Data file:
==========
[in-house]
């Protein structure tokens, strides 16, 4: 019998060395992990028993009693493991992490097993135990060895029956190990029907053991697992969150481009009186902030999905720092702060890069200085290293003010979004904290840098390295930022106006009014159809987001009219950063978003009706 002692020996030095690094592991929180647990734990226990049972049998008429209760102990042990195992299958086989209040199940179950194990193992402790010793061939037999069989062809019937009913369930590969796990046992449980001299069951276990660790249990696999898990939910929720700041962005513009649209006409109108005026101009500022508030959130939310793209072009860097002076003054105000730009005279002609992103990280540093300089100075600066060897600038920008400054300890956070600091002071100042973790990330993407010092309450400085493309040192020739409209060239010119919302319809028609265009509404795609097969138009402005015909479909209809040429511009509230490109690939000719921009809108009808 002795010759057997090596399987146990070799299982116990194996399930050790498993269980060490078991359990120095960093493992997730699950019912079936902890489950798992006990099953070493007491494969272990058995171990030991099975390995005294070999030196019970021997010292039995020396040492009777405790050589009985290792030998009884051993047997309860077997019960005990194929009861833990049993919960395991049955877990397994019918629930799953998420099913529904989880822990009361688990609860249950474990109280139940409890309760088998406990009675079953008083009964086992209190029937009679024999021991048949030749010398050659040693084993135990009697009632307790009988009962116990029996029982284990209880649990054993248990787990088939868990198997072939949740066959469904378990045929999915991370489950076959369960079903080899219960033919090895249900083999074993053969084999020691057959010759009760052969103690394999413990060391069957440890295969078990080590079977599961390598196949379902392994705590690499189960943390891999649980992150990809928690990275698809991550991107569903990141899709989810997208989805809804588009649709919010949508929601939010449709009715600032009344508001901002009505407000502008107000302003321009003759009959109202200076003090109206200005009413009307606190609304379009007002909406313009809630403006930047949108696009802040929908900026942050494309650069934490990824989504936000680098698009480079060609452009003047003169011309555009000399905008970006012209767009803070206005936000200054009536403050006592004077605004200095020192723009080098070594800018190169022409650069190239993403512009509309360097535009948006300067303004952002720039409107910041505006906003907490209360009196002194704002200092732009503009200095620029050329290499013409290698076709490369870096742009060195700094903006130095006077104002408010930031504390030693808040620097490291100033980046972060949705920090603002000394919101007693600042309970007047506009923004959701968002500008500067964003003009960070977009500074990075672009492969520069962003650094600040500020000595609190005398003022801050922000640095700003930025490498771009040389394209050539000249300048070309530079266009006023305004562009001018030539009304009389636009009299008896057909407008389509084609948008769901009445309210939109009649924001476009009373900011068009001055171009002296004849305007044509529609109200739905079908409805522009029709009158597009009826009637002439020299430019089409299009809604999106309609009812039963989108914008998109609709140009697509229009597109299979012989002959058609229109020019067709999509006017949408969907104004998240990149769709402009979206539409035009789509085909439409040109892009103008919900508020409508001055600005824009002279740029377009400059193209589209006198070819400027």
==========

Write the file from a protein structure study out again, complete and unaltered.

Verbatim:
[in-house]
């Protein structure tokens, strides 16, 4: 019998060395992990028993009693493991992490097993135990060895029956190990029907053991697992969150481009009186902030999905720092702060890069200085290293003010979004904290840098390295930022106006009014159809987001009219950063978003009706 002692020996030095690094592991929180647990734990226990049972049998008429209760102990042990195992299958086989209040199940179950194990193992402790010793061939037999069989062809019937009913369930590969796990046992449980001299069951276990660790249990696999898990939910929720700041962005513009649209006409109108005026101009500022508030959130939310793209072009860097002076003054105000730009005279002609992103990280540093300089100075600066060897600038920008400054300890956070600091002071100042973790990330993407010092309450400085493309040192020739409209060239010119919302319809028609265009509404795609097969138009402005015909479909209809040429511009509230490109690939000719921009809108009808 002795010759057997090596399987146990070799299982116990194996399930050790498993269980060490078991359990120095960093493992997730699950019912079936902890489950798992006990099953070493007491494969272990058995171990030991099975390995005294070999030196019970021997010292039995020396040492009777405790050589009985290792030998009884051993047997309860077997019960005990194929009861833990049993919960395991049955877990397994019918629930799953998420099913529904989880822990009361688990609860249950474990109280139940409890309760088998406990009675079953008083009964086992209190029937009679024999021991048949030749010398050659040693084993135990009697009632307790009988009962116990029996029982284990209880649990054993248990787990088939868990198997072939949740066959469904378990045929999915991370489950076959369960079903080899219960033919090895249900083999074993053969084999020691057959010759009760052969103690394999413990060391069957440890295969078990080590079977599961390598196949379902392994705590690499189960943390891999649980992150990809928690990275698809991550991107569903990141899709989810997208989805809804588009649709919010949508929601939010449709009715600032009344508001901002009505407000502008107000302003321009003759009959109202200076003090109206200005009413009307606190609304379009007002909406313009809630403006930047949108696009802040929908900026942050494309650069934490990824989504936000680098698009480079060609452009003047003169011309555009000399905008970006012209767009803070206005936000200054009536403050006592004077605004200095020192723009080098070594800018190169022409650069190239993403512009509309360097535009948006300067303004952002720039409107910041505006906003907490209360009196002194704002200092732009503009200095620029050329290499013409290698076709490369870096742009060195700094903006130095006077104002408010930031504390030693808040620097490291100033980046972060949705920090603002000394919101007693600042309970007047506009923004959701968002500008500067964003003009960070977009500074990075672009492969520069962003650094600040500020000595609190005398003022801050922000640095700003930025490498771009040389394209050539000249300048070309530079266009006023305004562009001018030539009304009389636009009299008896057909407008389509084609948008769901009445309210939109009649924001476009009373900011068009001055171009002296004849305007044509529609109200739905079908409805522009029709009158597009009826009637002439020299430019089409299009809604999106309609009812039963989108914008998109609709140009697509229009597109299979012989002959058609229109020019067709999509006017949408969907104004998240990149769709402009979206539409035009789509085909439409040109892009103008919900508020409508001055600005824009002279740029377009400059193209589209006198070819400027």